- When you meet the right woman for you, she’ll be the one who changes your life for the better. (Enough said.)
- Never ignore or make fun of all those awkward, not-so-good-looking, little girls that you grow up with, because a lot of those same little girls will grow up and become gorgeous overnight. This usually happens over a summer while they’re still in high school, and when it does, they’ll always remember those guys who were nice to them before! (If there was ever some advice that I was glad I followed when I was a high school boy, it was this! Ah, what fond memories come to mind…)
- There’s no such thing as common sense. (I used to try to argue with my granddad about this, but I had to concede that he was actually right. What he was saying is that what’s common to some is not common to all. In the most literal sense, shared experiences and the knowledge gained from them have to be perceived exactly the same way for each person’s understanding of that experience to be identical. That’s the only way for the concept of “common sense” to be true—–isn’t it? Wait a minute, did I just get a little too deep on this one? Maybe so. Well anyway, moving on to the next quote…)
- Even people who say they don’t believe in God will find a way to believe in miracles——–when they need one. (I think what he meant by this was that people will always believe in something, it’s only “what” they believe in that’s subject to change.)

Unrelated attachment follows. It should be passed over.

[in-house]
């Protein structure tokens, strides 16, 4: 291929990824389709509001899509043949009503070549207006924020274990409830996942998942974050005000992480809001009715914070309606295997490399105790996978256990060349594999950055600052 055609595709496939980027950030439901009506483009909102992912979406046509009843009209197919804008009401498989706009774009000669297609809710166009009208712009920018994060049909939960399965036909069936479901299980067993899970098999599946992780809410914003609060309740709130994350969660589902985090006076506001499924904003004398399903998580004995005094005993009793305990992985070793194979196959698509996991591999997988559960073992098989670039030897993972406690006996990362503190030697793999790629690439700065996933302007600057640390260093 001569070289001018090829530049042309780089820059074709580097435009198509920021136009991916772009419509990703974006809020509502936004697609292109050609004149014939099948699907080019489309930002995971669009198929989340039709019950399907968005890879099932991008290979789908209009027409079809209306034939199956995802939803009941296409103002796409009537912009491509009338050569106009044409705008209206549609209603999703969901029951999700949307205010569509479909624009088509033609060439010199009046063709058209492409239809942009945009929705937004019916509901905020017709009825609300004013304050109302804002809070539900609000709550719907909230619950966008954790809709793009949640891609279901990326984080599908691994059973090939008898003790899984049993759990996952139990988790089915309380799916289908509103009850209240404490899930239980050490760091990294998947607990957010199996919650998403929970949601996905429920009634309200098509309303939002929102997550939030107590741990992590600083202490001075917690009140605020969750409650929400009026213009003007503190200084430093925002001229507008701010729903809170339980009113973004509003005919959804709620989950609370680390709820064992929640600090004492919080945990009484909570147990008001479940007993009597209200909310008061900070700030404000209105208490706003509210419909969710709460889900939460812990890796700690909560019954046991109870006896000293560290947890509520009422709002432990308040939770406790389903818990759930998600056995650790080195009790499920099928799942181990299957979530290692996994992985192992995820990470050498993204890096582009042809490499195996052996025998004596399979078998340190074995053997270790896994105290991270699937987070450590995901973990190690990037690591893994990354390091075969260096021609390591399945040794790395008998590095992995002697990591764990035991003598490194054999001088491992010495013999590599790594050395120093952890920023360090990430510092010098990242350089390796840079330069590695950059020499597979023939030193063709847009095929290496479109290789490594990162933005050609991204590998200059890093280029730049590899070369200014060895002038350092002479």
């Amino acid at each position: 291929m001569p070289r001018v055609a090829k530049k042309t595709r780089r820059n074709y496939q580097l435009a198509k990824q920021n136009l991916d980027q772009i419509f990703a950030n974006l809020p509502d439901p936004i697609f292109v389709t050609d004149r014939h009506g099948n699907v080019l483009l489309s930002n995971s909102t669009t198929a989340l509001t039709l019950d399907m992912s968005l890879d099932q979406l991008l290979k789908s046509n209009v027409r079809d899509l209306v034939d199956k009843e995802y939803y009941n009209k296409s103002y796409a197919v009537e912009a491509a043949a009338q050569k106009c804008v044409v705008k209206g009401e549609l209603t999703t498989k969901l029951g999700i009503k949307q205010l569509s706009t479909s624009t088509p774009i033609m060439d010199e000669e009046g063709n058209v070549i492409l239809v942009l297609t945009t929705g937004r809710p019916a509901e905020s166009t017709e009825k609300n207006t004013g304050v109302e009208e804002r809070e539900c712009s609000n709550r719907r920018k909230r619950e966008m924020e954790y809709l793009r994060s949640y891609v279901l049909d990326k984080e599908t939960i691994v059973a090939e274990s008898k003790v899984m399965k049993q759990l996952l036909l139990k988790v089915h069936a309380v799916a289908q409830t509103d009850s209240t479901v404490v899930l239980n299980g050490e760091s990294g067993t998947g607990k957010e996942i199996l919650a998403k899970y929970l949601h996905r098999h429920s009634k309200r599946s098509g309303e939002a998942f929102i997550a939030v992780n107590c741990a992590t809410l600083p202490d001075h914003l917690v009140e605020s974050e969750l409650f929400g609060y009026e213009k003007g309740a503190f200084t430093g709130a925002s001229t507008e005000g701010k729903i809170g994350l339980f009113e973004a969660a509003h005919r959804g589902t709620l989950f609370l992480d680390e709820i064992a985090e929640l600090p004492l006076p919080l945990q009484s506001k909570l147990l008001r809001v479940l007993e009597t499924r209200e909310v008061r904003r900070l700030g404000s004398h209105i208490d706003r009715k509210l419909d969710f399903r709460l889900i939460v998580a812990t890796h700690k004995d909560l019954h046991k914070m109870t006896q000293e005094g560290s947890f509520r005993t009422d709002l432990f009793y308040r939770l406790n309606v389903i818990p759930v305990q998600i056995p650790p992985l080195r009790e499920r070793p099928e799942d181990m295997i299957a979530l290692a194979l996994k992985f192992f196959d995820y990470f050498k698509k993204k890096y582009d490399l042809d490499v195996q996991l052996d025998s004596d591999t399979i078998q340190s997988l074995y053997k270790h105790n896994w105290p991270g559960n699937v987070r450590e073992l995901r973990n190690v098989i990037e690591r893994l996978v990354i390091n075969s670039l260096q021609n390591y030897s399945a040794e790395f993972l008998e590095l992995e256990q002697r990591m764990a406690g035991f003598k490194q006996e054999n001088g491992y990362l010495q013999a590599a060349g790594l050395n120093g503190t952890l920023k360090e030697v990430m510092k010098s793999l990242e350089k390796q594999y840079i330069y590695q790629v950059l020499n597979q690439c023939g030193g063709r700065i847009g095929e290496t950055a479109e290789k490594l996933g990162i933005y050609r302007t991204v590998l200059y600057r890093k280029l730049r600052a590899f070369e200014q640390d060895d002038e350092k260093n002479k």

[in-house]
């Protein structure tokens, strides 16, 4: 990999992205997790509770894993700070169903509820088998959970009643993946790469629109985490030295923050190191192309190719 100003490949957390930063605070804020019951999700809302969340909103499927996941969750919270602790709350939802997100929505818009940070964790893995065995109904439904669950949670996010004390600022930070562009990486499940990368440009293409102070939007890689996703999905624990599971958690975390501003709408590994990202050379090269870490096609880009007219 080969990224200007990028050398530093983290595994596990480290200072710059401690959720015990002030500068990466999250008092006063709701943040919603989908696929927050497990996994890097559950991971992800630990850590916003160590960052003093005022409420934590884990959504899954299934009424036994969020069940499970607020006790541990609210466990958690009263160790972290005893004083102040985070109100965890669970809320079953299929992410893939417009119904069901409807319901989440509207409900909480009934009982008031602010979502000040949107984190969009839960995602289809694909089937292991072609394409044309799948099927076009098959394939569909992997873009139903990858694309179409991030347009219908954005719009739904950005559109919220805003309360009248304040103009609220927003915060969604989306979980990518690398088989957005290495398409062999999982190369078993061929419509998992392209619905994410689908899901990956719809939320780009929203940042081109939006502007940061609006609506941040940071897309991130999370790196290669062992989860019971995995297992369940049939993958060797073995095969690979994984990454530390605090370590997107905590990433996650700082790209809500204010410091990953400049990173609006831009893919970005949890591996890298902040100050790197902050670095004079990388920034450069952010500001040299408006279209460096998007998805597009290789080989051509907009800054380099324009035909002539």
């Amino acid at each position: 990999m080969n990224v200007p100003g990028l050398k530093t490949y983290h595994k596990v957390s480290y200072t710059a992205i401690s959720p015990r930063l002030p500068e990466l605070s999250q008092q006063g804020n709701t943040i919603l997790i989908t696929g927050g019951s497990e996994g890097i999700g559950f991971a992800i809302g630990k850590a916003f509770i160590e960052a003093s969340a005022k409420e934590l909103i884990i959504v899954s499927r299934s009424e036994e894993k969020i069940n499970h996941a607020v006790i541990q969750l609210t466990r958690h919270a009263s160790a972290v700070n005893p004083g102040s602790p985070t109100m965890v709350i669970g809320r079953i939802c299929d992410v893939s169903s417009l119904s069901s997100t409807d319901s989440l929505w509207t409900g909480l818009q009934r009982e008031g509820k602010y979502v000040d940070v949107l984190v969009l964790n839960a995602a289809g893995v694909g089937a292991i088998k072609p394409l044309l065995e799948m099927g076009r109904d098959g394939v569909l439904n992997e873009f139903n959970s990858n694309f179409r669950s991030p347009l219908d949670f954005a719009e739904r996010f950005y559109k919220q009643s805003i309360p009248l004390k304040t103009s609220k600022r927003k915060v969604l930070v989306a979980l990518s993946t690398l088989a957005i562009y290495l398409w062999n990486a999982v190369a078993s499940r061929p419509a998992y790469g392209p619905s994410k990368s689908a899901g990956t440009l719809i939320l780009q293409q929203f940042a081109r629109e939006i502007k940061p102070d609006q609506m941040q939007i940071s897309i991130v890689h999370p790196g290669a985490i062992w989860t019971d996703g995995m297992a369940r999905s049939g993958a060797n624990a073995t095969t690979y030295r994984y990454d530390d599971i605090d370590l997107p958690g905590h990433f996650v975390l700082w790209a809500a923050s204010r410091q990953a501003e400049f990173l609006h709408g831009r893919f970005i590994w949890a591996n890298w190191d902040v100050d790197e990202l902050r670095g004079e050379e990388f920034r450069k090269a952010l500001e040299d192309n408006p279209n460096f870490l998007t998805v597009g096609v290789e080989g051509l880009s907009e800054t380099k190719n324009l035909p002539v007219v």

- Every tub sits on it’s own bottom. (Oh, I know what you’re thinking…WTF?? It took me awhile, but I finally figured out that what he was saying was just an old school, dirty-south way of saying something similar to “Water seeks it’s own level.” Or, “Birds of a feather flock together”. And so on, and so on.)
- A hard head makes a soft behind. (Either learn things the easy way by listening or learn them the hard way by suffering the consequences of not listening.)
- Boy! If you don’t act right, you’d better! (This was my granddad’s way of keeping me in line. Notice, how what he said at first “seems” like he was actually giving me a choice, but of course, he really was not.)
- As long as you still got your money in your pocket, you’ve got the right to demand the service that you deserve. (As a 9-year-old boy, I once watched my granddad make an irritated, racist butcher at a grocery store slice meat three times before he finally cut it the way my granddad initially asked him to. I recall feeling uncomfortable during the situation, but I remember my granddad only being completely calm and confident.)
- Look, I done already told you once. Now if I have to tell you again, it’s gonna be by hand…(Sometimes, when he knew I was pretending not to hear what he was telling me, that was his way of letting me know that he was always ready to crack open a fresh can of Whoop Ass——just for me…)
- Nah, I don’t want no “rabbit food”. I wanna eat something that’s gonna make a turd. (That was my granddad’s patented reply to anybody who had the nerve to try to get him to eat a salad. You can imagine how “endearing” this was to my grandmamma whenever he used that line while dining out at upscale restaurants.)
- Get the most out of your life now, because the older you get, the faster time flies. (Thinking we have all the time in the world is a misconception that we all realize eventually, and the sooner we realize it, the better.)
So there you have it. Though my father and grandfather have both passed away, their memory, their wisdom, and their wit still live on. And even though I still miss them dearly, my love and appreciation for them remains undying——and today I proudly “fly their flags”.
Happy Father’s Day!
~Victory Unlimited © 2012